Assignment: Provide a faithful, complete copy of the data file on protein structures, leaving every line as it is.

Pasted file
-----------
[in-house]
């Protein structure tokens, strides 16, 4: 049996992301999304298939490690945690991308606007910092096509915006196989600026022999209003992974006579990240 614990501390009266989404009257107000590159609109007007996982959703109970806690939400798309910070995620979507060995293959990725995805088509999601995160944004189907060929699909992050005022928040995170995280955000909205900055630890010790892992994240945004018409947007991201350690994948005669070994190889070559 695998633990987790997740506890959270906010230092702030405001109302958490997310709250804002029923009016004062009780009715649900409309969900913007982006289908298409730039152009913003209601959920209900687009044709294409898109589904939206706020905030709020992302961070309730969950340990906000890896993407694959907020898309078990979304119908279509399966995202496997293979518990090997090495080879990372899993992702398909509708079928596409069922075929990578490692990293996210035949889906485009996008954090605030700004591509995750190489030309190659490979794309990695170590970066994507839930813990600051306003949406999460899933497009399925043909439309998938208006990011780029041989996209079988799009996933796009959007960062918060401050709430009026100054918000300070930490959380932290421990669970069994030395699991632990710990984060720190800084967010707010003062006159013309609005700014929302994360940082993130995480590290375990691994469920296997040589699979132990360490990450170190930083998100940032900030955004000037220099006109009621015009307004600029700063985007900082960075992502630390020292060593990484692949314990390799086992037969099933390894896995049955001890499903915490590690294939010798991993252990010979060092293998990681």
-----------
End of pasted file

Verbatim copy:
[in-house]
């Protein structure tokens, strides 16, 4: 049996992301999304298939490690945690991308606007910092096509915006196989600026022999209003992974006579990240 614990501390009266989404009257107000590159609109007007996982959703109970806690939400798309910070995620979507060995293959990725995805088509999601995160944004189907060929699909992050005022928040995170995280955000909205900055630890010790892992994240945004018409947007991201350690994948005669070994190889070559 695998633990987790997740506890959270906010230092702030405001109302958490997310709250804002029923009016004062009780009715649900409309969900913007982006289908298409730039152009913003209601959920209900687009044709294409898109589904939206706020905030709020992302961070309730969950340990906000890896993407694959907020898309078990979304119908279509399966995202496997293979518990090997090495080879990372899993992702398909509708079928596409069922075929990578490692990293996210035949889906485009996008954090605030700004591509995750190489030309190659490979794309990695170590970066994507839930813990600051306003949406999460899933497009399925043909439309998938208006990011780029041989996209079988799009996933796009959007960062918060401050709430009026100054918000300070930490959380932290421990669970069994030395699991632990710990984060720190800084967010707010003062006159013309609005700014929302994360940082993130995480590290375990691994469920296997040589699979132990360490990450170190930083998100940032900030955004000037220099006109009621015009307004600029700063985007900082960075992502630390020292060593990484692949314990390799086992037969099933390894896995049955001890499903915490590690294939010798991993252990010979060092293998990681």